A multi-million dollar high rise built across from UN headquarters in New York City by Turkey was described by Turkish President Recep Tayyip Erdoğan as a hub for American Muslims, who are being wooed by Turkey’s Islamist rulers in their effort to export political Islamist ideology to US soil.
Speaking on Sunday to his Muslim guests at an event organized by the Turkish American National Steering Committee (TASC), an outfit that promotes the Muslim Brotherhood with support from the Erdoğan government, the Turkish president said: “God willing, we will open our Turkish House opposite the United Nations [headquarters]. This monument of glory will serve as a home not only for our citizens but also for the US Muslim community. Inshallah, your new and united address will be this building.”
The 36-floor Turkish House was constructed by the Erdoğan government at a reported cost of nearly $300 million and houses the Turkish diplomatic and consular missions as well as commercial space that will be leased out. The building will support the Turkish government’s US operations.
TASC was investigated by the FBI in the past over its alleged interference in US politics on behalf of the Turkish government according to the leaked emails of Berat Albayrak, Erdoğan’s son-in-law.
Erdoğan likened Turkish House to a huge religious compound built Turkey in Lanham, Maryland, in 2016 at a cost of $110 million. The center is run by Turkey’s Religious Affairs Directorate (Diyanet), the Erdoğan government’s proselytizing arm in exporting political Islam abroad. The venue has hosted many US Muslim figures including members of the Muslim Brotherhood.
“The Diyanet Center of America, which we launched in 2016, continues to host joint activities [with US Muslims]. We didn’t build it only for Turks, we did it for all Muslims,” Erdoğan said.
Turkey’s autocratic Islamist ruler dedicated much of his speech to US Muslims while lashing out at the West, especially US leaders whom he accused of fanning hostility against Islam. He claimed hostility to Islam is holding politics hostage and has become a destructive trend that threatens social peace and makes the daily lives of Muslims difficult.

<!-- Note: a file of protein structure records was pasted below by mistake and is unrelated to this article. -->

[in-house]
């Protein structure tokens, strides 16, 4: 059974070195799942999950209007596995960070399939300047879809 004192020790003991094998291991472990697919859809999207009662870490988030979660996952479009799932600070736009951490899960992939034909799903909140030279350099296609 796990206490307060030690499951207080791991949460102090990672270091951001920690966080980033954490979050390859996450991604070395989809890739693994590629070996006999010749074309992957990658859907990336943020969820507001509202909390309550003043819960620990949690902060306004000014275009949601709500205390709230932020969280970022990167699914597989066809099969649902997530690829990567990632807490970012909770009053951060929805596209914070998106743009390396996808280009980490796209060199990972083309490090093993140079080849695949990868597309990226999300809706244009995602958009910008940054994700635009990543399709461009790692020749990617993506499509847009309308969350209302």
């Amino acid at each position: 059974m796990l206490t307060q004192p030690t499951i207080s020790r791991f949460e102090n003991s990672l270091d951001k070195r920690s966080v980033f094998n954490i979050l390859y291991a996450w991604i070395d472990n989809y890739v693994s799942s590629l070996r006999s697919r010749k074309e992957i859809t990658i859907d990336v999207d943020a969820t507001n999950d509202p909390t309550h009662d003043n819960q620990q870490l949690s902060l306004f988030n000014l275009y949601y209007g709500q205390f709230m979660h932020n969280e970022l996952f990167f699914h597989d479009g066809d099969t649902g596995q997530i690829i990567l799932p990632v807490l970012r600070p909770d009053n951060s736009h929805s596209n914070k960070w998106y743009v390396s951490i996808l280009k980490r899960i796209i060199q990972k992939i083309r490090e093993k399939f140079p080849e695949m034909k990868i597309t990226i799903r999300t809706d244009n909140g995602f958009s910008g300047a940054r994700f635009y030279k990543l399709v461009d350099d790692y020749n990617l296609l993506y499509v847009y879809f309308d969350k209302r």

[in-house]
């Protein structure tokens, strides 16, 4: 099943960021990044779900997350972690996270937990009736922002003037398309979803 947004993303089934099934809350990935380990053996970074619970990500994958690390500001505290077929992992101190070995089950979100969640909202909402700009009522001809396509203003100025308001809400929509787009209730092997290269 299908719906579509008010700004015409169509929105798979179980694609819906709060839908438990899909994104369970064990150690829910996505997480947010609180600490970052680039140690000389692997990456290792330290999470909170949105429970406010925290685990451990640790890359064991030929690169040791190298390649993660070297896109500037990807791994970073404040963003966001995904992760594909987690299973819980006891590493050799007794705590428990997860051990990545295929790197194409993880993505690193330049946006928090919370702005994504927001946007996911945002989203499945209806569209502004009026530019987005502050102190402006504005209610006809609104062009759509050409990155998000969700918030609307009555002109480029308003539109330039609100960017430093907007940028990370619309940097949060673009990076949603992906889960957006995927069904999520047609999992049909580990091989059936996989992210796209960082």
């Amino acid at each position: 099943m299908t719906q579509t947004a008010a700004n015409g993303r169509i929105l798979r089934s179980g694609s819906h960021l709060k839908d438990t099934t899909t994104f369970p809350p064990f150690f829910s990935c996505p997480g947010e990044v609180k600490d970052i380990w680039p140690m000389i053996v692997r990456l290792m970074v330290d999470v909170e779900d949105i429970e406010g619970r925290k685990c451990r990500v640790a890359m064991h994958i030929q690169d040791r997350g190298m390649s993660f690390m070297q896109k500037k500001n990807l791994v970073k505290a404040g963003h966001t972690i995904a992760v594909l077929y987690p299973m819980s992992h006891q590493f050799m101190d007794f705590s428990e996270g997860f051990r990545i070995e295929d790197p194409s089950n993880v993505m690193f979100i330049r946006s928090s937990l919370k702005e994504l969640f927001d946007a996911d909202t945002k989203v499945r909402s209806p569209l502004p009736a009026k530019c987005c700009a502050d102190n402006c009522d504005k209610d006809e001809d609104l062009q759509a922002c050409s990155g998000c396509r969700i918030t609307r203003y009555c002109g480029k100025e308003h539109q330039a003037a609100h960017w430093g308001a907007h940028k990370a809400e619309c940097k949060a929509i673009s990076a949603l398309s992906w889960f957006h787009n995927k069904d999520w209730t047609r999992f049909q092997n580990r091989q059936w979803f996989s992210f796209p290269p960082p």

Noting that Muslims have been marginalized over their religion in the West, Erdoğan said, “You [US Muslims] have personally witnessed how the climate of hatred fueled by irresponsible politicians can cause deep wounds in society.”
Bragging about how his government took a leading role in the fight against such hostility, the Turkish president said, “We support all sorts of initiatives to eliminate all threats to our religion and our Muslim brothers.” He also urged US Muslims to take a bigger role in politics and asked them to get more representatives elected at the state and federal level.
Ali Erbas, the Turkish government’s top imam who heads the Diyanet, also accompanied Erdoğan during his visit to New York and offered a prayer during the inauguration of Turkish House. He paid visits to the US in the past to meet with US Muslim figures, most notably those from the Muslim Brotherhood. He met Secretary-General of the United States Council of Muslim Organizations (USCMO) Ousama Jammal at the Diyanet center in Maryland during a January 2018 visit. Erdoğan also met with Jammal in a 2016 visit.
In an October 2018 speech, Erdoğan called the Diyanet’s imams a 140,000-strong army, yet lamented that his government is not getting the desired outcome from such a big army and asked Turkish imams to do more. In November 2019 he publicly revealed that he had ordered the Diyanet to work in other countries and asked it to not leave the 6.5 million Turks abroad in the claws of imperialist projects such as moderate Islam. The Diyanet is active in some 100 countries with 2,500 imams funded by the Erdoğan government.
The Diyanet is an ideological and political state apparatus tasked with spreading President Erdoğan’s political Islamist ideology both inside and outside the country. Under Erdoğan’s rule the Diyanet’s remit and range of activities have expanded, and it has become an important tool in Turkish foreign policy. Its budget has quadrupled in the last two decades. The structure and activities of the Diyanet have been increasingly synchronized with the policies of the Erdoğan government.
Diyanet personnel who were sent abroad to run mosques were also used to spy on critics, opponents and dissidents in other countries. Some European countries have launched investigations into Turkish imams linked to the Diyanet. In December 2016 Turkey had to recall Yusuf Acar, the religious affairs attaché at the Turkish Embassy in The Hague, after Dutch authorities accused him of gathering intelligence on the Gülen movement, a group critical of the Turkish government. Similarly, Belgian authorities rejected the visa applications of 12 Turkish imams seeking to work in the country in 2017.
The government of the central German state of Hessen recently ended its cooperation with the Diyanet’s German arm, the Turkish-Islamic Union for Religious Affairs (Diyanet İşleri Türk İslam Birliği, or DITIB). “The doubts about the fundamental independence of DITIB from the Turkish government could not be resolved,” said Minister of Culture Alexander Lorz.